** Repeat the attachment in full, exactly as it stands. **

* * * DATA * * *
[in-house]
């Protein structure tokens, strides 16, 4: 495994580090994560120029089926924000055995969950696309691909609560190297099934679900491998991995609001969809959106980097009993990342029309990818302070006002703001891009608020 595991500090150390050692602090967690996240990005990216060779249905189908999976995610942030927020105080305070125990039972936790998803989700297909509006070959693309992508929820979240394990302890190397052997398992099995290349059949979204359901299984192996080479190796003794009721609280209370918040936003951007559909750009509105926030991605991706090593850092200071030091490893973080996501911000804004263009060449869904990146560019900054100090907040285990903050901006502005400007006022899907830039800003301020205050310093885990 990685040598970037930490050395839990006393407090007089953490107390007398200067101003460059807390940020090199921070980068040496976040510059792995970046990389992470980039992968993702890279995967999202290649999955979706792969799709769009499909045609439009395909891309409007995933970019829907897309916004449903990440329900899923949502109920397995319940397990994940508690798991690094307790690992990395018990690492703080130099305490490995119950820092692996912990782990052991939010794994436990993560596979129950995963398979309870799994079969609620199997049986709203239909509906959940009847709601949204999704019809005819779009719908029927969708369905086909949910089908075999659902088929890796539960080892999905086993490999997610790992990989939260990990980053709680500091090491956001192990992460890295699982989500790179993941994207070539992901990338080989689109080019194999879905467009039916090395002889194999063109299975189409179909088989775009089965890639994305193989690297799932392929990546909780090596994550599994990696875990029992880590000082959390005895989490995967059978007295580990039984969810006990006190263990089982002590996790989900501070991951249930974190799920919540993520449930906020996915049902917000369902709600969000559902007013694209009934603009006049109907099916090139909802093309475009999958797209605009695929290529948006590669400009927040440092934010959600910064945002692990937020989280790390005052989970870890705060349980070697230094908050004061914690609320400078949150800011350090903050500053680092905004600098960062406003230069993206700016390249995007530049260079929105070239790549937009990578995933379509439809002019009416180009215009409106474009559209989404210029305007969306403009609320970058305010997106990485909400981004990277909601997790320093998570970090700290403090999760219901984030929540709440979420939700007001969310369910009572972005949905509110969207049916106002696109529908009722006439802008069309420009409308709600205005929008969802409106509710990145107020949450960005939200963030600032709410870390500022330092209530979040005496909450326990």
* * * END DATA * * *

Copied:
[in-house]
């Protein structure tokens, strides 16, 4: 495994580090994560120029089926924000055995969950696309691909609560190297099934679900491998991995609001969809959106980097009993990342029309990818302070006002703001891009608020 595991500090150390050692602090967690996240990005990216060779249905189908999976995610942030927020105080305070125990039972936790998803989700297909509006070959693309992508929820979240394990302890190397052997398992099995290349059949979204359901299984192996080479190796003794009721609280209370918040936003951007559909750009509105926030991605991706090593850092200071030091490893973080996501911000804004263009060449869904990146560019900054100090907040285990903050901006502005400007006022899907830039800003301020205050310093885990 990685040598970037930490050395839990006393407090007089953490107390007398200067101003460059807390940020090199921070980068040496976040510059792995970046990389992470980039992968993702890279995967999202290649999955979706792969799709769009499909045609439009395909891309409007995933970019829907897309916004449903990440329900899923949502109920397995319940397990994940508690798991690094307790690992990395018990690492703080130099305490490995119950820092692996912990782990052991939010794994436990993560596979129950995963398979309870799994079969609620199997049986709203239909509906959940009847709601949204999704019809005819779009719908029927969708369905086909949910089908075999659902088929890796539960080892999905086993490999997610790992990989939260990990980053709680500091090491956001192990992460890295699982989500790179993941994207070539992901990338080989689109080019194999879905467009039916090395002889194999063109299975189409179909088989775009089965890639994305193989690297799932392929990546909780090596994550599994990696875990029992880590000082959390005895989490995967059978007295580990039984969810006990006190263990089982002590996790989900501070991951249930974190799920919540993520449930906020996915049902917000369902709600969000559902007013694209009934603009006049109907099916090139909802093309475009999958797209605009695929290529948006590669400009927040440092934010959600910064945002692990937020989280790390005052989970870890705060349980070697230094908050004061914690609320400078949150800011350090903050500053680092905004600098960062406003230069993206700016390249995007530049260079929105070239790549937009990578995933379509439809002019009416180009215009409106474009559209989404210029305007969306403009609320970058305010997106990485909400981004990277909601997790320093998570970090700290403090999760219901984030929540709440979420939700007001969310369910009572972005949905509110969207049916106002696109529908009722006439802008069309420009409308709600205005929008969802409106509710990145107020949450960005939200963030600032709410870390500022330092209530979040005496909450326990």